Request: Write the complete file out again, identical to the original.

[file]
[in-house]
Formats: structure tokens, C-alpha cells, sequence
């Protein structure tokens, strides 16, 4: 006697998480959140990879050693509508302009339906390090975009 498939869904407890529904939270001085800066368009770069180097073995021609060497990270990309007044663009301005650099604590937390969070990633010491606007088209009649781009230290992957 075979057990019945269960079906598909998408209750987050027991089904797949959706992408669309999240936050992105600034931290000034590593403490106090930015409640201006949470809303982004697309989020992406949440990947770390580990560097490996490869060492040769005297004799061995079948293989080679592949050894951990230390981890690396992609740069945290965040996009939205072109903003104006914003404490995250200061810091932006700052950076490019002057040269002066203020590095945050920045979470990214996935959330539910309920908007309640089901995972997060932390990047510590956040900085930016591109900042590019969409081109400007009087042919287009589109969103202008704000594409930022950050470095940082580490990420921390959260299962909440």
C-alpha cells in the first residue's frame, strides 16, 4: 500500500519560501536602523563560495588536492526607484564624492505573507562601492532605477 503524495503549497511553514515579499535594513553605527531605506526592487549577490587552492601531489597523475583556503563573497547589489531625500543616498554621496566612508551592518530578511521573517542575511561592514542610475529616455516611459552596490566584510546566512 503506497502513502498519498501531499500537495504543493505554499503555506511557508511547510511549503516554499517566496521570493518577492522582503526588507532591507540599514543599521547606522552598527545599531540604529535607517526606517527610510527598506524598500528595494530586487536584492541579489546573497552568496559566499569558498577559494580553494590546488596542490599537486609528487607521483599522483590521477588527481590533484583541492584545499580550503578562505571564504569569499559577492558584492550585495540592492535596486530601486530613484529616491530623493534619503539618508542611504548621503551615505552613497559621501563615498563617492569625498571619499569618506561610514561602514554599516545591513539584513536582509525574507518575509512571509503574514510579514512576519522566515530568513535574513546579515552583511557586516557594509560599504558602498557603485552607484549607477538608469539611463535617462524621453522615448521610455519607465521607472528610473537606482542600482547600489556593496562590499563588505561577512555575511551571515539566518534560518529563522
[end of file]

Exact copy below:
[in-house]
Formats: structure tokens, C-alpha cells, sequence
């Protein structure tokens, strides 16, 4: 006697998480959140990879050693509508302009339906390090975009 498939869904407890529904939270001085800066368009770069180097073995021609060497990270990309007044663009301005650099604590937390969070990633010491606007088209009649781009230290992957 075979057990019945269960079906598909998408209750987050027991089904797949959706992408669309999240936050992105600034931290000034590593403490106090930015409640201006949470809303982004697309989020992406949440990947770390580990560097490996490869060492040769005297004799061995079948293989080679592949050894951990230390981890690396992609740069945290965040996009939205072109903003104006914003404490995250200061810091932006700052950076490019002057040269002066203020590095945050920045979470990214996935959330539910309920908007309640089901995972997060932390990047510590956040900085930016591109900042590019969409081109400007009087042919287009589109969103202008704000594409930022950050470095940082580490990420921390959260299962909440």
C-alpha cells in the first residue's frame, strides 16, 4: 500500500519560501536602523563560495588536492526607484564624492505573507562601492532605477 503524495503549497511553514515579499535594513553605527531605506526592487549577490587552492601531489597523475583556503563573497547589489531625500543616498554621496566612508551592518530578511521573517542575511561592514542610475529616455516611459552596490566584510546566512 503506497502513502498519498501531499500537495504543493505554499503555506511557508511547510511549503516554499517566496521570493518577492522582503526588507532591507540599514543599521547606522552598527545599531540604529535607517526606517527610510527598506524598500528595494530586487536584492541579489546573497552568496559566499569558498577559494580553494590546488596542490599537486609528487607521483599522483590521477588527481590533484583541492584545499580550503578562505571564504569569499559577492558584492550585495540592492535596486530601486530613484529616491530623493534619503539618508542611504548621503551615505552613497559621501563615498563617492569625498571619499569618506561610514561602514554599516545591513539584513536582509525574507518575509512571509503574514510579514512576519522566515530568513535574513546579515552583511557586516557594509560599504558602498557603485552607484549607477538608469539611463535617462524621453522615448521610455519607465521607472528610473537606482542600482547600489556593496562590499563588505561577512555575511551571515539566518534560518529563522